Firefighters, police still heroes

Public better understands workers' roles, local fireman says

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— Steamboat Springs firefighters Matt Mathisen and Chuck Cerasoli don't do their jobs any differently than they did a year ago.

But Sept. 11 has changed the public's perception of their jobs, they said.

Americans embraced firefighters, policemen and other emergency responders like never before in response to the heroism and sacrifice shown by New York City's emergency personnel in the wake of the terrorist attack on the World Trade Center.

That appreciation has been extended to firefighters and police officers around the country.

The response from the Steamboat community was overwhelming in the weeks following Sept. 11, Cerasoli said. Residents took many opportunities to offer their thanks. Schoolchildren held flag ceremonies, mothers baked cookies and passersby nodded in respect.

"People better understand what we do now," Mathisen said.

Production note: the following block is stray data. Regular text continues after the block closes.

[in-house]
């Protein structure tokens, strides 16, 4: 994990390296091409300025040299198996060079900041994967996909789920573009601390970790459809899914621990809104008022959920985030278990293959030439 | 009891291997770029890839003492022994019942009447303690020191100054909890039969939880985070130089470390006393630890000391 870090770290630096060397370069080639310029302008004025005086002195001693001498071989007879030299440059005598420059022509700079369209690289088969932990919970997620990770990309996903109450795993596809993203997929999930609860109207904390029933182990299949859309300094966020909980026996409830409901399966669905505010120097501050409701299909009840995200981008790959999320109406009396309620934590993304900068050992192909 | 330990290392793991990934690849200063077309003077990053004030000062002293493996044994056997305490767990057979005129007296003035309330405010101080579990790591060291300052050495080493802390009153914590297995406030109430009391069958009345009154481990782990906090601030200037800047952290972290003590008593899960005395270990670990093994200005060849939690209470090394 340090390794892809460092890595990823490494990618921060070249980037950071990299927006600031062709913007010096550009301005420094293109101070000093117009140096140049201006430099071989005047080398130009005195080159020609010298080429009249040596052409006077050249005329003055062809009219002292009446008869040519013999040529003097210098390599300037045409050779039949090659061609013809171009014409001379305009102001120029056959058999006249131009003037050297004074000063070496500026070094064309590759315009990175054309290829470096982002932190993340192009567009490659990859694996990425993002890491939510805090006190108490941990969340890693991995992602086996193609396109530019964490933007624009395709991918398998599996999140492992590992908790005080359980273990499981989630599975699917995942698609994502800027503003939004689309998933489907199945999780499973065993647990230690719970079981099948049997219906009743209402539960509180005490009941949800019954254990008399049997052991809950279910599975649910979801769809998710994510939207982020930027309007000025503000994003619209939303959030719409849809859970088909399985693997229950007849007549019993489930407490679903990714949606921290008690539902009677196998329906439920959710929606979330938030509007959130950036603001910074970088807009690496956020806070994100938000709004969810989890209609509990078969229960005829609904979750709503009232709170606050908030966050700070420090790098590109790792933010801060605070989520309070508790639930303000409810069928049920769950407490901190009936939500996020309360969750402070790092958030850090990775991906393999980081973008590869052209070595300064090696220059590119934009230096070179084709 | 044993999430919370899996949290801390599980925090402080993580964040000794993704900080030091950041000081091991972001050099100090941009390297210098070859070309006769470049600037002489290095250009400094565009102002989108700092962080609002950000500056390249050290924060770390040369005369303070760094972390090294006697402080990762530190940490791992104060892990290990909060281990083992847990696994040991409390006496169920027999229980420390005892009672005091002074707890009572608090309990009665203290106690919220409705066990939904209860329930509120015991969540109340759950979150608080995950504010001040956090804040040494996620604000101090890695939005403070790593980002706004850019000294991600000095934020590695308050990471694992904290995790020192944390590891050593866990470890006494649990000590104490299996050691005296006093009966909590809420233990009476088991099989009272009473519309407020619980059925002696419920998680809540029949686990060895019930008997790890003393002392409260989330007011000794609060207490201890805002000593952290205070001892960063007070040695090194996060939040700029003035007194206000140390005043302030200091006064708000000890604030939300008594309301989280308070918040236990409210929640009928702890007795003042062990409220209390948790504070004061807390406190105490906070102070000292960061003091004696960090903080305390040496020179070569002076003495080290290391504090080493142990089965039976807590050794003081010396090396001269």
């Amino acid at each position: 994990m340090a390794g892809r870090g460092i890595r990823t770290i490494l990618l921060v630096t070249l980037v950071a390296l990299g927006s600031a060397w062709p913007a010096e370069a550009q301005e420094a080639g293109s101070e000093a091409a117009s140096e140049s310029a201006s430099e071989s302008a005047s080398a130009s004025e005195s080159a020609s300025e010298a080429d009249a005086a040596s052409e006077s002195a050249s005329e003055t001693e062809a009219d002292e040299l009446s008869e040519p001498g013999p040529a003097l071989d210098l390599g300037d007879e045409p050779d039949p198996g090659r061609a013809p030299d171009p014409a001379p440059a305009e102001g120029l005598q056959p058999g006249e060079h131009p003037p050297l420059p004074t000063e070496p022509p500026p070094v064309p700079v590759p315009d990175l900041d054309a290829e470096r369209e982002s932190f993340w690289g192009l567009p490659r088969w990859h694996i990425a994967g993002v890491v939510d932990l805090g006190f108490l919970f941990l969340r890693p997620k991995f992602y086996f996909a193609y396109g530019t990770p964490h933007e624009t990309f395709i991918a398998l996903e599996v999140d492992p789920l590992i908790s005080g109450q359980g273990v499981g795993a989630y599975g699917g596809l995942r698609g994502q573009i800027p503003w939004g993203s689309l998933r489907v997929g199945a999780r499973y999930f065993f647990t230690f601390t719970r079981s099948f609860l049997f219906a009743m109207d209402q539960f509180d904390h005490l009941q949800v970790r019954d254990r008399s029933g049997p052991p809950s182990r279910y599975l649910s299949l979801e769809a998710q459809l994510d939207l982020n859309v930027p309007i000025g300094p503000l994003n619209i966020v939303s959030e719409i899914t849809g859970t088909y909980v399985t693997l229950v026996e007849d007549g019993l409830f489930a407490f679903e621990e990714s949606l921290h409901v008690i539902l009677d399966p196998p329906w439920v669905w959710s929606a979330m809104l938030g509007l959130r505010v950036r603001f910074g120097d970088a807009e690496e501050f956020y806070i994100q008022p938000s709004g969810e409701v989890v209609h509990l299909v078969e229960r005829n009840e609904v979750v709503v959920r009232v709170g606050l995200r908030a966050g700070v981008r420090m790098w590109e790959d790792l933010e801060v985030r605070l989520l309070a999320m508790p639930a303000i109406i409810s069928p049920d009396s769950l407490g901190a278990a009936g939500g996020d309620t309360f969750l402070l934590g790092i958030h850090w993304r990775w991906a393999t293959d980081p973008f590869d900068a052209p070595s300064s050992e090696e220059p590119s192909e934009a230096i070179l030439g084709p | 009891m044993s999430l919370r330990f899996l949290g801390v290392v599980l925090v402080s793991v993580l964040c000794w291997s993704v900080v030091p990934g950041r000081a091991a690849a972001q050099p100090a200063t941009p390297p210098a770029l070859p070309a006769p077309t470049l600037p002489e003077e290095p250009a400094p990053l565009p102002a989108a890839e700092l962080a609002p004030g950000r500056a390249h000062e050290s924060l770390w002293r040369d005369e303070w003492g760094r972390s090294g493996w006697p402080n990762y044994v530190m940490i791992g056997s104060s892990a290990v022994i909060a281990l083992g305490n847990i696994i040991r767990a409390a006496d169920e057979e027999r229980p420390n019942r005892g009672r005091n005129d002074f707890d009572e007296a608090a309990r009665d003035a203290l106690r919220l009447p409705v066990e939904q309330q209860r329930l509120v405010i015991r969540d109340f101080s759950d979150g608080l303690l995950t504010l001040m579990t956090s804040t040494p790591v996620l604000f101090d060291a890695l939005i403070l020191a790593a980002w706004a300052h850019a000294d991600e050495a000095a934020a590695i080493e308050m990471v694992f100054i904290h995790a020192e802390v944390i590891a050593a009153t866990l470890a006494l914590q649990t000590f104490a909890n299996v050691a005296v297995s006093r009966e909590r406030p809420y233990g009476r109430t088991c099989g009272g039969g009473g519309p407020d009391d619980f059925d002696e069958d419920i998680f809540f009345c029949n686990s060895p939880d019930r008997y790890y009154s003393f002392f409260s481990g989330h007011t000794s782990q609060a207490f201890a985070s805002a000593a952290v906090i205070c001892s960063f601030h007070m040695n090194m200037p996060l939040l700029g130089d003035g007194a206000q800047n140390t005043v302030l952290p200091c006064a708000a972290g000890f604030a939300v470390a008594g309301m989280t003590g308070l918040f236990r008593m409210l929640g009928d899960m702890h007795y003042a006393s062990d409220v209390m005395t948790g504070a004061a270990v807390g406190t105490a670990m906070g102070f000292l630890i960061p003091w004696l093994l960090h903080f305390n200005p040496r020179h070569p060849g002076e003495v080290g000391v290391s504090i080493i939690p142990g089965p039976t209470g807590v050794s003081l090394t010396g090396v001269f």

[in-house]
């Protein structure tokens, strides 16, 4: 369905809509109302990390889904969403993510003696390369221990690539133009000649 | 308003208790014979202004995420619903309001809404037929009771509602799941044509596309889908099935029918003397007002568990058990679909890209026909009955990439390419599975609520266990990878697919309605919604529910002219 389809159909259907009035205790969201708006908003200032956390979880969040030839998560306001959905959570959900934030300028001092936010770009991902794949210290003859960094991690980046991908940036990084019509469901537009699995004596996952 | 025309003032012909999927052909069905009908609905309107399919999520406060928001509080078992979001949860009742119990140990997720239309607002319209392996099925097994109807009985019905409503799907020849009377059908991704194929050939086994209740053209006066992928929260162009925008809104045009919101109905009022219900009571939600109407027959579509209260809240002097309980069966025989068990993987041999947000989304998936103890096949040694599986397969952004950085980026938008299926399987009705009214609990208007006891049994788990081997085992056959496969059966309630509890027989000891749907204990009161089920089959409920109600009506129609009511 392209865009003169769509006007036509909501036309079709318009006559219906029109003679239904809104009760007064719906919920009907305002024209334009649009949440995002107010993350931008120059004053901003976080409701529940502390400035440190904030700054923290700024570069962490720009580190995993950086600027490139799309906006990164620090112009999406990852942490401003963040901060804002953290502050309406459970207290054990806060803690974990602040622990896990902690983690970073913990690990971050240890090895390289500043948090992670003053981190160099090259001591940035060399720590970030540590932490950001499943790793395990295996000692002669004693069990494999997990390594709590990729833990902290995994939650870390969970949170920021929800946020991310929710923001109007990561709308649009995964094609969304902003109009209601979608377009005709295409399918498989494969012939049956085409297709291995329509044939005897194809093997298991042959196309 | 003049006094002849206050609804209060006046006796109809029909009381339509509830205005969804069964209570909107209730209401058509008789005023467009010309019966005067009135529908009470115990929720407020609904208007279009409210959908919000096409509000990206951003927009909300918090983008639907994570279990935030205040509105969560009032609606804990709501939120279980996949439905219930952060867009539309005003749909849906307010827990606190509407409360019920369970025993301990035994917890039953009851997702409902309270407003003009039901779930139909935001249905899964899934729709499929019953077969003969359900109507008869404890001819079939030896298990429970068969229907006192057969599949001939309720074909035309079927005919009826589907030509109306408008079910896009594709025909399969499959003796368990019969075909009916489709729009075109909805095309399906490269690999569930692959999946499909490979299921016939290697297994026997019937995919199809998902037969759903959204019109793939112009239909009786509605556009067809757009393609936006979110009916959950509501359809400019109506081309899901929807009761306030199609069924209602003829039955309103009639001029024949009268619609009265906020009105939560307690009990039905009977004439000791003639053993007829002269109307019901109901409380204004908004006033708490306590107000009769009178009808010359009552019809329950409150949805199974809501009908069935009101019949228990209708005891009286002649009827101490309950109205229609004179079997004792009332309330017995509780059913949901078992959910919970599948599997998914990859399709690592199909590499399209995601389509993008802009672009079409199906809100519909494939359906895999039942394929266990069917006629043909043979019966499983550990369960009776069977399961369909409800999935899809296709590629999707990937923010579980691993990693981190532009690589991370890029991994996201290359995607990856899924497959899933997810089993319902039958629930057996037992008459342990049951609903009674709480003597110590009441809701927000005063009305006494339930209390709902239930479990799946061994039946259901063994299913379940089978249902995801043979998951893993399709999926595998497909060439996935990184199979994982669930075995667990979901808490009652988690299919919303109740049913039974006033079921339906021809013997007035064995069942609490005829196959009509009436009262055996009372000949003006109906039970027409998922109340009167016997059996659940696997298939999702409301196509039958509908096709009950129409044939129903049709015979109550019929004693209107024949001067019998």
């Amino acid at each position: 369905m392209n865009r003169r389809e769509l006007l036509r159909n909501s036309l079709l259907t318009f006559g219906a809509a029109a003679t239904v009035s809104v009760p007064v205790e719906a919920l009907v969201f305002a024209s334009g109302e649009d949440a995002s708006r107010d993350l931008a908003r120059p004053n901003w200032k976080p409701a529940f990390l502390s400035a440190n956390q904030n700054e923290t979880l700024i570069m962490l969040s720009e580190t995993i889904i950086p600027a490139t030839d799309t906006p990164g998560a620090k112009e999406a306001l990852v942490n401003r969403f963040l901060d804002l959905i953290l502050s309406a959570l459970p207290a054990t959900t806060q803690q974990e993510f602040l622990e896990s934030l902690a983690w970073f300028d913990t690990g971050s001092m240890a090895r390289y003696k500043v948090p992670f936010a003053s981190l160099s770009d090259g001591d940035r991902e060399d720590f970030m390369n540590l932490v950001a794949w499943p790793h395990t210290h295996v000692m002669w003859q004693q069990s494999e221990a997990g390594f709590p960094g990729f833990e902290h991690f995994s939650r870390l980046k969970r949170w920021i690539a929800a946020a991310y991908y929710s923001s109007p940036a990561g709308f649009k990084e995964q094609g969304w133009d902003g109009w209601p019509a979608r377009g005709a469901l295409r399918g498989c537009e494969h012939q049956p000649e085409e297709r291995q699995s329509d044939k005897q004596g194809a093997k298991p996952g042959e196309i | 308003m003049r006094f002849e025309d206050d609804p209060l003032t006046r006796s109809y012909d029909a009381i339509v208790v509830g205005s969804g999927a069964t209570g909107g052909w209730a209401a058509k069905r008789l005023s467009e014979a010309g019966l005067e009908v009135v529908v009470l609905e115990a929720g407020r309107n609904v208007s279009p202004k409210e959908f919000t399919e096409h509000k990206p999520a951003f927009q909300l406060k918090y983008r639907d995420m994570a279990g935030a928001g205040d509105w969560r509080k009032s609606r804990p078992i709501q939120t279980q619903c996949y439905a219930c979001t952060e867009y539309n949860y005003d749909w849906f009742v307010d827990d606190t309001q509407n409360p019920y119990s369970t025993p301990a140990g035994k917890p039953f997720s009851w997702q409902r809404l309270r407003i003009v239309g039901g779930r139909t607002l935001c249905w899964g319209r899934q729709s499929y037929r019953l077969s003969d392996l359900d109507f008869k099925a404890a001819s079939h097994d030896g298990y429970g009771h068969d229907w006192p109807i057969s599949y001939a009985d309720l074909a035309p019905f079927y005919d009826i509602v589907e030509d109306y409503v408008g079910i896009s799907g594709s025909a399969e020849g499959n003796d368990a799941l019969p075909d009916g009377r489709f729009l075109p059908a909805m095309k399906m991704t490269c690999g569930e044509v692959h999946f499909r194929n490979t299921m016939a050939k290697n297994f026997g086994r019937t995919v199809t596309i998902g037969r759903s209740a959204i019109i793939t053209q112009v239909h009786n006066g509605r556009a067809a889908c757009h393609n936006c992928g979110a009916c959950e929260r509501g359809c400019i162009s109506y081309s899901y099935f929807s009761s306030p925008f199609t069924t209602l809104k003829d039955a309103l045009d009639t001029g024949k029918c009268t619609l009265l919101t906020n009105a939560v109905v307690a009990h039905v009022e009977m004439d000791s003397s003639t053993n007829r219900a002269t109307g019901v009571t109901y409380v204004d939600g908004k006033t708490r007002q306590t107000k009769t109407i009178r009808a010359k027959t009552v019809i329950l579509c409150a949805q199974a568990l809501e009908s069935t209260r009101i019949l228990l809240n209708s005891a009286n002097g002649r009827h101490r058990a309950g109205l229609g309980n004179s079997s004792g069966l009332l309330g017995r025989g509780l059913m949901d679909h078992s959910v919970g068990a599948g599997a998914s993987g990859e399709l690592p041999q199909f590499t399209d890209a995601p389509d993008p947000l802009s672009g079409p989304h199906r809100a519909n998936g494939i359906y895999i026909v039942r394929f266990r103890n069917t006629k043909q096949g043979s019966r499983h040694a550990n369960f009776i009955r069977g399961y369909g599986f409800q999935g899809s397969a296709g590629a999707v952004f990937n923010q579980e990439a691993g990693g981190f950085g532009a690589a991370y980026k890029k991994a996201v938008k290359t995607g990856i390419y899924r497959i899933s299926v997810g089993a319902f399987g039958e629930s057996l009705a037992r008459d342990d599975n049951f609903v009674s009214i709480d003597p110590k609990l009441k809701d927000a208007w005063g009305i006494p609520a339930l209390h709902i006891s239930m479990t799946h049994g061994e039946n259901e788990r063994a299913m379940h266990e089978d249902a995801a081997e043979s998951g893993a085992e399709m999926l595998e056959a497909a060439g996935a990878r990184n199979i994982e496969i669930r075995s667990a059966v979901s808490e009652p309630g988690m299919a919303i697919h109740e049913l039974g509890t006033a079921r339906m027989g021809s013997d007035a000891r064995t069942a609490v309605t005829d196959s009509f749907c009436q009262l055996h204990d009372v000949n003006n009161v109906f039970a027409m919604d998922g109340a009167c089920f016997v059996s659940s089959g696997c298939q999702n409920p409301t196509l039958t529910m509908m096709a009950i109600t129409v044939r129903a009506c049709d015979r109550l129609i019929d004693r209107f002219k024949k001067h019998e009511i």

When New York City firefighters and police visited Steamboat Springs last April, the city gave them a hero's welcome.

"It was like having family members here," Fire Chief Bob Struble said.

People who work in public safety roles often share a bond that transcends city or state, he said. Steamboat's law enforcement and fire departments depend on that connection.

"We're already a tight unit," police officer Pua Utu said. "We do a lot of counting on each other."

Steamboat Springs firefighters and police will raise an American flag for their absent brothers today.

The 2 p.m. flag-raising ceremony in front of the Steamboat Police Services building is a respectful nod to fallen New York City firefighters and police. Attendance is not mandatory, but many police and firefighters plan to take their place around the new flagpole.

The loss of so many people struck a chord with those who wear the same badges 2,000 miles away.

"In an emergency, police and firefighters are going to respond," Assistant Police Chief Art Fiebing said. "When everyone is running one way, we run the other way."

Firefighters and police agree the initial outpouring of thanks has fallen off some, but they don't mind. "I don't think we expect a lot of kudos," Fiebing said.

Firefighters and police have a full schedule of appearances today. But it's still business as usual for the men and women who safeguard the Steamboat community's safety.

"We're here to uphold the law, and we do that day in and day out," police officer Nick Bosick said.

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